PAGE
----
No major Windows 11 update

Around the time Microsoft launched Windows 11 version 22H2 (or the 2022 Update) in September, the company said it would use a new rollout approach in the future that would include smaller feature updates throughout the year in addition to major annual releases. However, we don’t actually expect major annual updates to be more of a thing based on previous reports. Microsoft is shifting its focus entirely to these smaller periodic updates, and we do not expect a major new annual release.

That does not mean, however, that there will not be significant new features. Indeed, we already saw the first of these smaller updates in November, including new Explorer tabs and a new Photos app. Microsoft is currently testing a new screen recorder feature in the Snipping Tool app, which will make its way to the public in 2023, and many other notable changes may happen in the next 12 months.

We could also see the first glimpses of the next generation of Windows – Windows 12, if you will – even if only in the Insider program. Don’t expect much on that front, however.

Surface Duo 3

Microsoft has not exactly found much success with its Surface Duo line of smartphones, but the company has still made an effort to support existing models. The Surface Duo 2 was a major upgrade from the original version and has received updates, albeit a bit late. Recently, the company even introduced a completely revamped user interface for the phones, making them look more like Windows 11. So we believe a Surface Duo 3 is most likely in the works, and since the Duo 2 is already more than a year old, it’s time for an announcement.

There are plenty of things Microsoft should improve with the Duo 3 compared to the previous model. For starters, the cameras are not that great on the Surface Duo 2, despite being a huge jump from the original Duo. It could also have 120Hz screens instead of 90Hz, since that’s what most flagship phones have these days. Perhaps most importantly, Microsoft really needs a strong software experience, as the previous two models both had some problems at launch. And of course, a new model would also have newer processors.

It would also be great to see some sort of external screen for quick, clear information. Microsoft tried to address this with the Surface Duo 2, using the curved edges of the screen to display notifications when the device is closed. Still, a small panel on the cover, similar to what’s on the Galaxy Z Flip series, could make that information much easier to access.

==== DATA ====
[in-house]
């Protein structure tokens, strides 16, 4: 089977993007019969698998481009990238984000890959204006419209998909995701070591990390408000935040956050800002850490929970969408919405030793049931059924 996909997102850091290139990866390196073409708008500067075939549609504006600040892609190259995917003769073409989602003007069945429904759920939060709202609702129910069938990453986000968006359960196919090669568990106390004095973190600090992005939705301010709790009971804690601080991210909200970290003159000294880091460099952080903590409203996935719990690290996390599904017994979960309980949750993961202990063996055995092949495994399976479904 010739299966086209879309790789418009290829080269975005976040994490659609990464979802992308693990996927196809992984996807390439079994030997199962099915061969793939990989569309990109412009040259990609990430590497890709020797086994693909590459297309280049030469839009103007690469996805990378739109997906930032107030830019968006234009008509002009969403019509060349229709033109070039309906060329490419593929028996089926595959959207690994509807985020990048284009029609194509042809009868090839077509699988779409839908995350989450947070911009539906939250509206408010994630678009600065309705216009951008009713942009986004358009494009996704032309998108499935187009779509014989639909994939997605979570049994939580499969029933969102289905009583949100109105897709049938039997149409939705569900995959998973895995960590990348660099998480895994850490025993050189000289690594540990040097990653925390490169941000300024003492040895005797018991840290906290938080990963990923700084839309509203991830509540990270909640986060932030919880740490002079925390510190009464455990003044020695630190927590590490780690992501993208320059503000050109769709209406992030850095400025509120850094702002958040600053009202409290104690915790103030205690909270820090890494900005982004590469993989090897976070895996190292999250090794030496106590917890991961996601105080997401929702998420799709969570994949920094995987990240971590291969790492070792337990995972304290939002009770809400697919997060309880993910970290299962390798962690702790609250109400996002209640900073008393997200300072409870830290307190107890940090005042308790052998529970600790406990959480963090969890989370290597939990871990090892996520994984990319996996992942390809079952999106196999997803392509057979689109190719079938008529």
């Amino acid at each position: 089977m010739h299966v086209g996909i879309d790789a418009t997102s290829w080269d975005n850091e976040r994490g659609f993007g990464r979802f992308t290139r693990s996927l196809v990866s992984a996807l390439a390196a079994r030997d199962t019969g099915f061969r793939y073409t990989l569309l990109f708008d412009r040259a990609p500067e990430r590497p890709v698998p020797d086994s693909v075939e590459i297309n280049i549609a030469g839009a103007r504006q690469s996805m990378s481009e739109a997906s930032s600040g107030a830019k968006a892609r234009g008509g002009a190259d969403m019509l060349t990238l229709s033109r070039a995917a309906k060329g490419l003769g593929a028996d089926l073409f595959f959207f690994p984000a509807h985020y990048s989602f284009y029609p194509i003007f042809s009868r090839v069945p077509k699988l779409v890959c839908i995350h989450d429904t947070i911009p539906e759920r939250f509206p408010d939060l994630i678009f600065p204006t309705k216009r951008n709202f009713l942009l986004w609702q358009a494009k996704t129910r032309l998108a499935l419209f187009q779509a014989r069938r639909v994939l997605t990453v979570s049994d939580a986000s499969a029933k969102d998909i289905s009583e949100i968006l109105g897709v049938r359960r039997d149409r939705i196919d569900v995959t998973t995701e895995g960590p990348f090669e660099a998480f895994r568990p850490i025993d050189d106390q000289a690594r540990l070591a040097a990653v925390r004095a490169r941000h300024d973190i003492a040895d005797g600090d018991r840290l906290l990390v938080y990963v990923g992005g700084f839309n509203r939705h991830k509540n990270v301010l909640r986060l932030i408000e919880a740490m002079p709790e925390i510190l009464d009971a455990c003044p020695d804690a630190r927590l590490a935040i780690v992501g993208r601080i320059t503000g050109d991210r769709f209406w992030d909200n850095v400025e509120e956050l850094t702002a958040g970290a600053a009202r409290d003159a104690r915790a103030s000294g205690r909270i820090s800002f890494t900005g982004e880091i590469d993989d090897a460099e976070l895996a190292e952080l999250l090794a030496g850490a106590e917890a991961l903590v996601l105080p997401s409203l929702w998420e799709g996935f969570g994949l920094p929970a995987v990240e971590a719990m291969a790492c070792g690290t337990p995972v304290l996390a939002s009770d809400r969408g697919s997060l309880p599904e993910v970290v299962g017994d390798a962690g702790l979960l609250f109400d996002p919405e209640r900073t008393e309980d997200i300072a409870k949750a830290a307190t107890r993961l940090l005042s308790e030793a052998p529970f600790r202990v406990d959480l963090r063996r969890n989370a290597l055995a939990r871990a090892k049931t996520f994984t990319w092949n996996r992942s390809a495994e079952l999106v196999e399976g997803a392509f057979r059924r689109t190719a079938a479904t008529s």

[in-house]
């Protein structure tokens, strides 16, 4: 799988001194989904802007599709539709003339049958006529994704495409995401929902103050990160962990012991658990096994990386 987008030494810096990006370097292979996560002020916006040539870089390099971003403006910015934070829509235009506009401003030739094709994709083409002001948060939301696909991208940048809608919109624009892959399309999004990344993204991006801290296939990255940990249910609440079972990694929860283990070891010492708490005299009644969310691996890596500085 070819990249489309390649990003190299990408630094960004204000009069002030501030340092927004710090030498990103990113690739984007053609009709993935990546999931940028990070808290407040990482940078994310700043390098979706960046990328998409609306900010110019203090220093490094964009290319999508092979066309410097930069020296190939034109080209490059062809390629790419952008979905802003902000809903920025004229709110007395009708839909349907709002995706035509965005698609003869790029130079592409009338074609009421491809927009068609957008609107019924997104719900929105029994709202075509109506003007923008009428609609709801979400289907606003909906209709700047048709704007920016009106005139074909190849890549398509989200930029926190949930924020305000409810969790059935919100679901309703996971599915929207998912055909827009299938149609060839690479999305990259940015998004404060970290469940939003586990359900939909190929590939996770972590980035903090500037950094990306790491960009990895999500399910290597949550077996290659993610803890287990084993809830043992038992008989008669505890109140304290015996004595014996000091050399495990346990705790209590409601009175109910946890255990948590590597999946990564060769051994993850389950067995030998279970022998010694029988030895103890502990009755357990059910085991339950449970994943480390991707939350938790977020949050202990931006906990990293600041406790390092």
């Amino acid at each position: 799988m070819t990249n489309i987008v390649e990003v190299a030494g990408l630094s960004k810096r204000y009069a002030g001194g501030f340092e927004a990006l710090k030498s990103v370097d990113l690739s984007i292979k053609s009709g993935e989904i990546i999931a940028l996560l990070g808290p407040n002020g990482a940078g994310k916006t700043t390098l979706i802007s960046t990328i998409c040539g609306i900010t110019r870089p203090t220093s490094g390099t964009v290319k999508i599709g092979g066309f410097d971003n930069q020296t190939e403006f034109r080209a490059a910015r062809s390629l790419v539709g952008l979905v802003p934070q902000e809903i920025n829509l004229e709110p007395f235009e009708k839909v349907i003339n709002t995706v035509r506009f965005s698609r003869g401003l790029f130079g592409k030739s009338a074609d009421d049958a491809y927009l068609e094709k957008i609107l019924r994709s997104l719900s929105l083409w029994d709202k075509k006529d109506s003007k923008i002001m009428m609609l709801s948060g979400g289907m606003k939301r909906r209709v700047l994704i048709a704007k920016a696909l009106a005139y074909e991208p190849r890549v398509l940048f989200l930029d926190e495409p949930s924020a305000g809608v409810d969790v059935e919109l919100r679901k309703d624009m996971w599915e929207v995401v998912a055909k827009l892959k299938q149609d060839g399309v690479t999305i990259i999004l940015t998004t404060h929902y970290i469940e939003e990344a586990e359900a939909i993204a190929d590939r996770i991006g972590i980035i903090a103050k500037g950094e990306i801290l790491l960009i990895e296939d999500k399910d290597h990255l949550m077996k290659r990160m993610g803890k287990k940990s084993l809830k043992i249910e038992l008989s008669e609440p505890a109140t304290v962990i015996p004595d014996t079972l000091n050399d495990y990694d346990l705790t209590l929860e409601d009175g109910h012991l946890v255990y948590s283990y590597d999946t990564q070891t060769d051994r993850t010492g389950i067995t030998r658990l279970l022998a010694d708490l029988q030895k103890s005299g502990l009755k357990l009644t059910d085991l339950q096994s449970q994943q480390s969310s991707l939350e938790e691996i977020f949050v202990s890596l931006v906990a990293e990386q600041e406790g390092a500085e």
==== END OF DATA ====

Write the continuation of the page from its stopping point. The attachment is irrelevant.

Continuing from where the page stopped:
Surface Hub 2 upgrade?

A recent report said Microsoft plans to release an upgraded compute cartridge for the Surface Hub 2 that would include all the components that run it, allowing users to keep the same screen. It would also include a new 11th-generation Intel processor, which should offer much faster performance than what is available in the current model.

We do not expect any new features with this card, but it is theoretically possible that it could run a new version of Windows. When Microsoft first launched the Surface Hub 2, there would be two models, the 2S and 2, each with different compute cards. The Surface Hub 2X was never released, but would have offered support for things like tiles and animated backgrounds. We don’t expect that to be in this new model, but it would be interesting to see.

HoloLens 3?

hololens 3

Finally, we have arrived at our wildest prediction: a HoloLens 3 announcement. This one is complicated because it has been almost four years since the HoloLens 2 was announced, which came three years after the original model. But earlier this year it was reported that the headset may have been canceled, although the former leader for HoloLens development, Alex Kipman (who left the company this year), quickly denied these reports. Recently, Microsoft also discussed the need to deliver meaningful upgrades with each iteration while talking about the HoloLens, but it did not specifically say it was planning a new model.

Still, the HoloLens 2 is definitely in need of an upgrade. It is still powered by the Qualcomm Snapdragon 850 Compute Unit, and many newer components are currently available. Microsoft has even announced that it is working with Qualcomm on a chipset for AR devices, so it is certainly possible that this could be part of a future HoloLens model. Microsoft is also likely to work on increasing the headset’s field of view, and the resolution could be higher so that AR experiences feel much more realistic. A higher refresh rate may also be part of an upgraded model.

And those are the big things we expect to see from Microsoft in the coming year, from the fully expected to some more off-the-wall guesses. It could be a very interesting year for Microsoft, depending on whether the company can live up to these predictions. Moreover, we may get some big surprises. It would be interesting to see something like the Surface Neo resurface or a new HoloLens iteration, but that probably won’t happen.

Source: xda-developers